When I was talking to Jan last week, we had discussed, in passing, the nature of Starbucks. Voracious readers of Our Story will recall that I’m a Starbucks fan. From the drinks to the wireless access, I just really enjoy taking the laptop in, plopping down in an overstuffed chair, and spending an hour or so hanging out.
Sarah and I discovered last week that there’s a Starbucks right around the corner from The Village Church, on Greenwich Avenue. I mentioned to Jan that this was a strong draw to come back to the church and she balked, exclaiming, “Starbucks is evil!” The rationale goes something like this: Starbucks has a stated business objective to put any and all competition out of business—especially targeting small-business comptetitors. What probably goes hand-in-hand with this argument is that Starbucks is a multinational corporation who leads an extremely well-branded marketing campaigns and has a track record of putting local businesses into bankruptcy court—much in the same way that Walmart and the Home Depot have done to competing businesses.
But, is this really evil? I mean, I work for a multinational corporation. We have a brand strategy. One of our stated objectives is to crush our competition. That’s business. You don’t go into the market to “kinda” get marketshare from your competitors, any more than the Nets “kinda” want to beat the Celtics.
However—I know—it’s not all that simple. In a world where power is on the side of the oppressors (cf. Ecclesiastes 4), the powers of business need to be checked. Absolute power corrupts absolutely. Global business has a track record of disregarding human rights issues to protect their own bottom line—justice-based business initiatives cut into profits.
What’s more difficult is that people are wrestling with the concept of America as a corporately branded culture in the 21st century. This is may not be an unfamiliar concept to you, but what “will really bake your noodle later on is,” can you even fathom what it would be to not live in a branded culture? Try it, just for a minute. Can you imagine not growing up with Thundercats and that great Eye of Thundera logo? Or, not aligning yourself with the car company whose product you drive? Or, not drooling over the latest Apple-branded gadget (okay, some of you may not have to imagine that)? 🙂 What must life have been for people who, even a hundred years ago, didn’t have such prevalent signs and logos?
Anyway, I don’t have answers to these questions. So, I turned to Google. (Insert brand irony here). The top ten-or-so hits returned these articles which, if nothing else, provide something to think about:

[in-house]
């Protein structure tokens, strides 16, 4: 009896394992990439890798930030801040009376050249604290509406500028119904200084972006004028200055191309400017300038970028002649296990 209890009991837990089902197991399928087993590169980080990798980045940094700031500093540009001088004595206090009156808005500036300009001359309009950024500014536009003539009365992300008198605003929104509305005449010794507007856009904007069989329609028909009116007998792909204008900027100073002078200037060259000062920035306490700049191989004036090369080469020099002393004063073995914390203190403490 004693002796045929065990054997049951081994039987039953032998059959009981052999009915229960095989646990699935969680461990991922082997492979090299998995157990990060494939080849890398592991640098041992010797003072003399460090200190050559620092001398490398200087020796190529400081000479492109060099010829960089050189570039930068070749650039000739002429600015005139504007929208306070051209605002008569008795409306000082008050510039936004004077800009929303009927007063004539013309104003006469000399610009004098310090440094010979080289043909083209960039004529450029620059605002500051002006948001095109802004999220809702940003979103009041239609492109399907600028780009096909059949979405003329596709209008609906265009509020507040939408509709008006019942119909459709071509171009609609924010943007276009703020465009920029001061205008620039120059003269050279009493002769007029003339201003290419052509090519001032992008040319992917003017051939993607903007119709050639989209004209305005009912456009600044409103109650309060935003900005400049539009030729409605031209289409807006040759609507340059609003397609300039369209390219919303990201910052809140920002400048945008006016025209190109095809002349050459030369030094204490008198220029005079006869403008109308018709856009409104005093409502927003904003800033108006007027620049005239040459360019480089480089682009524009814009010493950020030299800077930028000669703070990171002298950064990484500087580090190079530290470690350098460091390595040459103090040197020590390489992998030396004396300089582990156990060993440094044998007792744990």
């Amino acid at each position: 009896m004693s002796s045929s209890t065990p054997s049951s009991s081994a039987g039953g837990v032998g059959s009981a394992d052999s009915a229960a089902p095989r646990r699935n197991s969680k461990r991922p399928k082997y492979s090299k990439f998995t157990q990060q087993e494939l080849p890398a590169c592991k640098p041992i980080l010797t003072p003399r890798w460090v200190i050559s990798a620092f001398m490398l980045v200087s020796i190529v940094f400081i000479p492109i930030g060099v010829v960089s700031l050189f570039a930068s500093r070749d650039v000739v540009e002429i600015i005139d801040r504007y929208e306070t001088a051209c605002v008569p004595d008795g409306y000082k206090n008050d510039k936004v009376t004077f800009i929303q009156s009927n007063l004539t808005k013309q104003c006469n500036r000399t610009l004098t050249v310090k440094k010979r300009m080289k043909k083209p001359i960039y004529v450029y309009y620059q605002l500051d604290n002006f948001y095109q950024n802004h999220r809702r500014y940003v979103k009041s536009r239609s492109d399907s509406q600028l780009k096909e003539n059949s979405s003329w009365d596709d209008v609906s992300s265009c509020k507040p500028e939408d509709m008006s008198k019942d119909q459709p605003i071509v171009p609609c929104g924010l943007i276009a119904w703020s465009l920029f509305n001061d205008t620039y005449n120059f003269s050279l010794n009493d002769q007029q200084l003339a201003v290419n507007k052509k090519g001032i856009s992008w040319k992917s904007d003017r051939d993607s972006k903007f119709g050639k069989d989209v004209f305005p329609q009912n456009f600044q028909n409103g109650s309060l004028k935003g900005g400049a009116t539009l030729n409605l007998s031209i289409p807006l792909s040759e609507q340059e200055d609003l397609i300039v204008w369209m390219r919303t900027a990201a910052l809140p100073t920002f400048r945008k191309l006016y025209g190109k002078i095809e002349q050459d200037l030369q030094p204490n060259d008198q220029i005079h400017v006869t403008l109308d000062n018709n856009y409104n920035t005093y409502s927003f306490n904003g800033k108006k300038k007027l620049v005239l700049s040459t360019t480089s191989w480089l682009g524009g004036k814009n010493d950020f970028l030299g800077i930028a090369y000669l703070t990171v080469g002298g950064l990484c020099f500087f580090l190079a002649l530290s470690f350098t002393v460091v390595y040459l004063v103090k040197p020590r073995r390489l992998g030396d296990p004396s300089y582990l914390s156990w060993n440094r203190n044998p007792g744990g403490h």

* PuntiveArt: Starbucks – Chain != Evil.
The main complaint I hear about Starbucks is that they put the indies out of business. Sometimes they do, other times they don’t. From all the indies I hung out in, I can tell you most of them deserved to go out of business. Average coffee, horrible service, minimal selection.
* Fluffybunny: Bringing Down Starbucks… one latte at a time.
The third trip found me again facing the smirking barista who called into question my right to use another coupon. The coupon’s only stated limitation was one per visit so I politely pointed out the fine print and told him not to skimp on the froth. He grudgingly served me my coffee and I smiled my warmest ‘season’s greetings’ to him before turning away.
* ihatestarbucks.com: Why do I, personally, hate Starbucks?
I hate them because their coffe sucks and they are everywhere. You can´t escape them.
* Ocean Beach Grassroots Organization: Starbucks not welcome in OB.
Since March 2001, thousands of activists have taken part in protests and leafleting events outside $tarbucks cafes in over 300 cities in the US, Canada, New Zealand and England. Man, these guys are passionate about this. Lots of links here, too.
* Starbucks: Corporate Social Responsibility.
Giving back to our communities is the way we do business. Contributing positively to our communities and environment is so important to Starbucks it is listed as a guiding principle of the company’s mission. Partners at all levels are involved in this initiative in a number of areas, helping to improve resources and well-being in our surroundings.
When deep space exploration ramps up, it’ll be the corporations that name everything: the IBM stellar sphere, the Microsoft galaxy, Planet Starbucks. – Fight Club
Update: More reading:
* Starbucks: 2002 10-K.
Net revenues increased 24% from $2.6 billion in fiscal 2001 to $3.3 billion in fiscal 2002, primarily due to the Company’s store expansion program and comparable store sales increases…As a result of its expansion strategy of clustering stores in existing markets, Starbucks has experienced a certain level of cannibalization of sales of existing stores by new stores as store concentration has increased…This cannibalization, as well as increased competition, slowing economies and other factors, may put downward pressure on the Company’s comparable store sales growth in future periods. I went looking for this after Ryan mentioned it in his comment. Starbucks 24% net revenue growth is astounding, especially when one considers that this is accounting for “downward pressure” of Starbucks’ “cannibalization” growth strategy.
* Hoover’s: Starbucks Corporation Profile.
Starbucks’ strategy is simple: Establish its name everywhere. Chairman Howard Schultz estimates the coffee company will hit 20,000 stores before it lets up. Having conquered the US, the company is invading Europe… Note: don’t bother clicking on the link unless you have or want to purchase Hoover’s premium offerings.